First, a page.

Once you have filed bankruptcy the bank cannot go after that money. The real problem may be your bankruptcy Trustee. Money in your 401(K) is protected from the Trustee. Once it has hit a bank account it becomes less clear whether that money is still 401(K) money. If the bank account had any other money in it when the distribution hit it is likely that all of the money in the bank account was then un-protected. If you can show that all of the money in that bank account was a result of the...
While you cannot convert to a chapter 7, you may be eligible for a hardship discharge. To qualify you must be able to show that you can't make Chapter 13 payments due to circumstances beyond your control, the Plan cannot be modified to fix the problem, and the creditors must have received as much as they would have in a Chapter 7. This is a complicated issue, so I would suggest consulting an attorney to determine if this is right for your situation.
Another issue you may want to watch out for is how the debt is handled in the divorce. If the divorce Judge names him responsible for some of the debt and subsequently that creditor pursues you because he is not paying, you may be able to sue him for the amount you had to pay the creditor.
A motion for relief from the automatic stay is the creditor's way of getting around the bankruptcy court's protection. They can do this to enforce their state law rights with respect to collateral. It doesn't mean that they can try to collect from you, but generally gives them the right to repossess if it's a car or foreclose if it's a house.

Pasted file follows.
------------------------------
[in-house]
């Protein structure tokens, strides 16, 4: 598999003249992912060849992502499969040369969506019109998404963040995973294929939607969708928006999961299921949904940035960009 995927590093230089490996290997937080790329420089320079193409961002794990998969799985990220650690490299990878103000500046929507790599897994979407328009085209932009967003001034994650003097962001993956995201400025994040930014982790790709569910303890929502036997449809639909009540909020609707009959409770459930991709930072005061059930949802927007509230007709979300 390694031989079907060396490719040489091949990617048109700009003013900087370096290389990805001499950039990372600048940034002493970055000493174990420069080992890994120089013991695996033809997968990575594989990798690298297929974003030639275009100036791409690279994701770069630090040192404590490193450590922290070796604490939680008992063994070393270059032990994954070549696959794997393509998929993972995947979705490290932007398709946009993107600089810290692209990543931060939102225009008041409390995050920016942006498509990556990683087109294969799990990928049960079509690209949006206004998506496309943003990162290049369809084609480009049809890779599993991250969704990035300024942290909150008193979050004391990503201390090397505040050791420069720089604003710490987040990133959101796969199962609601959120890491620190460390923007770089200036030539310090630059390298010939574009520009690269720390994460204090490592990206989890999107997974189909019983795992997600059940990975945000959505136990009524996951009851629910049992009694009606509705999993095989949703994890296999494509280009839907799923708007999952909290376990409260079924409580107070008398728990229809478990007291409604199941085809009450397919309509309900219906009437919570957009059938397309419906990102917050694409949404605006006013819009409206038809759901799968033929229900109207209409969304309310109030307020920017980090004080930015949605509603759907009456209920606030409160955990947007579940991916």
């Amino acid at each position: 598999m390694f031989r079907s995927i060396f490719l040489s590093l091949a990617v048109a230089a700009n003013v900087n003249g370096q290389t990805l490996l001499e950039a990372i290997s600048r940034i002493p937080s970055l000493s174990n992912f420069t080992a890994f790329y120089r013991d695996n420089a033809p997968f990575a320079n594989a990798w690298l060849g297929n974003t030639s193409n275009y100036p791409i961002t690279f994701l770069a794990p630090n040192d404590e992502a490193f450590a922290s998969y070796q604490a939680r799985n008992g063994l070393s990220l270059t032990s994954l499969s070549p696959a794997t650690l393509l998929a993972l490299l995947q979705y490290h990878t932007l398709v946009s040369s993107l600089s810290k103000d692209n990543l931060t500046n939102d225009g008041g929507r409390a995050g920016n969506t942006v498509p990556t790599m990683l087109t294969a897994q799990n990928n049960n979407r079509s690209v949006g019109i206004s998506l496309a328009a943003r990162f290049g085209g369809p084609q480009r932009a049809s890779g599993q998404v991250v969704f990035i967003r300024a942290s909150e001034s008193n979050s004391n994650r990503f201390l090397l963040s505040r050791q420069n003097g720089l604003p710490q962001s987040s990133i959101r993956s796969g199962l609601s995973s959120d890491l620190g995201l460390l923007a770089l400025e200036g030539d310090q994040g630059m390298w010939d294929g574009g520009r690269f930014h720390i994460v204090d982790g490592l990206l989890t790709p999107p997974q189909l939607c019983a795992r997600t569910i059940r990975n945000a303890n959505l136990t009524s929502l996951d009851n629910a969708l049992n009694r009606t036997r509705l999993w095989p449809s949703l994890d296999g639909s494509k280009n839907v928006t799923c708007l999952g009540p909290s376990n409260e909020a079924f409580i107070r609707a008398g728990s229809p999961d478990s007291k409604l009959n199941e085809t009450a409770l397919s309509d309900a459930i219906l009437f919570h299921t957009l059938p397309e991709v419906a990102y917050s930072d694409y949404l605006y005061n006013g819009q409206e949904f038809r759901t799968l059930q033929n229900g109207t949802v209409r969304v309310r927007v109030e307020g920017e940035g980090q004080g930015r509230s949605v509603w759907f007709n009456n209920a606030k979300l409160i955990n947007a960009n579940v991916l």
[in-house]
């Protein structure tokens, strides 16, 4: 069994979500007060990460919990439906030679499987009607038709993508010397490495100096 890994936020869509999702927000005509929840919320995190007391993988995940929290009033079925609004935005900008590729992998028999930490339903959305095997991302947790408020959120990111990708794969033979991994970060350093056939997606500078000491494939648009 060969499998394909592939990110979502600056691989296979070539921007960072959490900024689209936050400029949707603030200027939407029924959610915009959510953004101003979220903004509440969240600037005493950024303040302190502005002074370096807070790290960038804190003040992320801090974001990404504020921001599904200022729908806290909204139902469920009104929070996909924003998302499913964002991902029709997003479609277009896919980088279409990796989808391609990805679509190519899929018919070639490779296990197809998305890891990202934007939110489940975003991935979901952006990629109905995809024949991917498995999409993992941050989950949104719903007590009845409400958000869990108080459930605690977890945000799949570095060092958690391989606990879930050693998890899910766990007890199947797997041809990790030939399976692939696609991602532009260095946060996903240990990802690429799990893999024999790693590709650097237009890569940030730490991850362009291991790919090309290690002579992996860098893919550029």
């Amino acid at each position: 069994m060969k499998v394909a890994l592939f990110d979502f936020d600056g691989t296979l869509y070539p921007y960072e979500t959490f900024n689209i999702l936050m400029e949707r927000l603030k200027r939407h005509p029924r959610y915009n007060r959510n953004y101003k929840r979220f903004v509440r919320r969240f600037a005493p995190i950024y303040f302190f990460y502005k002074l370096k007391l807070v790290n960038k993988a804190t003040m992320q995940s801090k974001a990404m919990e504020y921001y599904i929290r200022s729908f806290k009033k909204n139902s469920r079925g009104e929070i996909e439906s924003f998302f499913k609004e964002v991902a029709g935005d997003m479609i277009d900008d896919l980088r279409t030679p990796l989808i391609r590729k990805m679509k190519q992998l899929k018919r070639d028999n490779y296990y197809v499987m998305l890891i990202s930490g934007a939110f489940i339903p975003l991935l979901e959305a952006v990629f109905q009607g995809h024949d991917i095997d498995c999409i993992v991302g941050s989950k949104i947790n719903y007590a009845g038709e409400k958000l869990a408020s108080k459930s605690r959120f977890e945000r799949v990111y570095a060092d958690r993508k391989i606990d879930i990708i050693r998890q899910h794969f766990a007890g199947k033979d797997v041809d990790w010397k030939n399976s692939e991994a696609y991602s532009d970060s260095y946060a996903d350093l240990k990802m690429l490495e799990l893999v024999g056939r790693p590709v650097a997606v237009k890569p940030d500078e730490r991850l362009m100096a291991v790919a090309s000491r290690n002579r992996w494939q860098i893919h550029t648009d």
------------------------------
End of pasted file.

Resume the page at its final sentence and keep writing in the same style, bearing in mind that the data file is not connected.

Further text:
The question may not be whether or not they are secured, but how secured they are. If there is enough equity over the first mortgage to cover the amount you are paying to the second then you're probably in the clear. If there is no equity over the first mortgage then I would say that payment constitutes a preference, but you can always do a lien strip in Chapter 13 if that is the case.
You just need to be aware of the benefits and down sides of a potential filing. The big benefit is the bankruptcy prevents the bank from attempting to seek a deficiency on the home. As far as down sides some of the big ones are: (1) You can't file another bankruptcy for a period of time, that time period depends on the type of bankruptcy, (2) your credit will take a hit, and (3) you could end up losing money/property if you have any non-exempt assets.
If you are not on the title you may not have to list the car on schedule B and subsequently exempt it on schedule C. Statement of Financial Affairs question 14 has a spot for property held for another person. If you have enough of an exemption to cover the equity in the car then I would switch the exemption to the appropriate one, otherwise I would pose the argument that the car is not estate property (i.e. it's not your car) so the Trustee cannot attack it.
You should stipulate to the non-dischargeability of the portion of the debt that you are settling for. If both parties to the potential adversary proceeding agree the Judge should have no problem approving. The debt will survive the bankruptcy and you will be able to get a judgment later if necessary.
You can surrender the vehicle then file a bankruptcy. The lender will not be able to sue you for any deficiency if the bankruptcy is successful. If the vehicle lender recoups the full $10,000 after selling the vehicle then they won't be able to sue you anyway since their claim will have been paid in full. You may want to wait until the vehicle is repossessed and sold before filing bankruptcy. This way you will know how much debt you are discharging in the bankruptcy.